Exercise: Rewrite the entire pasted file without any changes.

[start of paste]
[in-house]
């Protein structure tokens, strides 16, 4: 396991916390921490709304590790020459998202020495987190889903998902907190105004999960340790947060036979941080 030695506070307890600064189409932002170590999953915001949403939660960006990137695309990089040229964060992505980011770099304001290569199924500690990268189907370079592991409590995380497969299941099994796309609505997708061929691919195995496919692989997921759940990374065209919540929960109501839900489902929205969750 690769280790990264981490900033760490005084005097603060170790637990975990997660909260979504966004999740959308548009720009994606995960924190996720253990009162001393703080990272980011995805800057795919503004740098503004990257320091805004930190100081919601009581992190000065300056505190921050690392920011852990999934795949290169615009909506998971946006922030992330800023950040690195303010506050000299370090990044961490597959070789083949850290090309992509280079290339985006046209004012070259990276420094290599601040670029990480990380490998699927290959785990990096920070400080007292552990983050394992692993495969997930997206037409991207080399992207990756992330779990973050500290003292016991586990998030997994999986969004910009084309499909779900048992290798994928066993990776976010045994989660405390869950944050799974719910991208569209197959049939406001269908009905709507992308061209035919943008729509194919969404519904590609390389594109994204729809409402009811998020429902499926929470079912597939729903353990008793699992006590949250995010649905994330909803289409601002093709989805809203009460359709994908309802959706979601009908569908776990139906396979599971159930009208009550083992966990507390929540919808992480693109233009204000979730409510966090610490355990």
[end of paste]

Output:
[in-house]
């Protein structure tokens, strides 16, 4: 396991916390921490709304590790020459998202020495987190889903998902907190105004999960340790947060036979941080 030695506070307890600064189409932002170590999953915001949403939660960006990137695309990089040229964060992505980011770099304001290569199924500690990268189907370079592991409590995380497969299941099994796309609505997708061929691919195995496919692989997921759940990374065209919540929960109501839900489902929205969750 690769280790990264981490900033760490005084005097603060170790637990975990997660909260979504966004999740959308548009720009994606995960924190996720253990009162001393703080990272980011995805800057795919503004740098503004990257320091805004930190100081919601009581992190000065300056505190921050690392920011852990999934795949290169615009909506998971946006922030992330800023950040690195303010506050000299370090990044961490597959070789083949850290090309992509280079290339985006046209004012070259990276420094290599601040670029990480990380490998699927290959785990990096920070400080007292552990983050394992692993495969997930997206037409991207080399992207990756992330779990973050500290003292016991586990998030997994999986969004910009084309499909779900048992290798994928066993990776976010045994989660405390869950944050799974719910991208569209197959049939406001269908009905709507992308061209035919943008729509194919969404519904590609390389594109994204729809409402009811998020429902499926929470079912597939729903353990008793699992006590949250995010649905994330909803289409601002093709989805809203009460359709994908309802959706979601009908569908776990139906396979599971159930009208009550083992966990507390929540919808992480693109233009204000979730409510966090610490355990």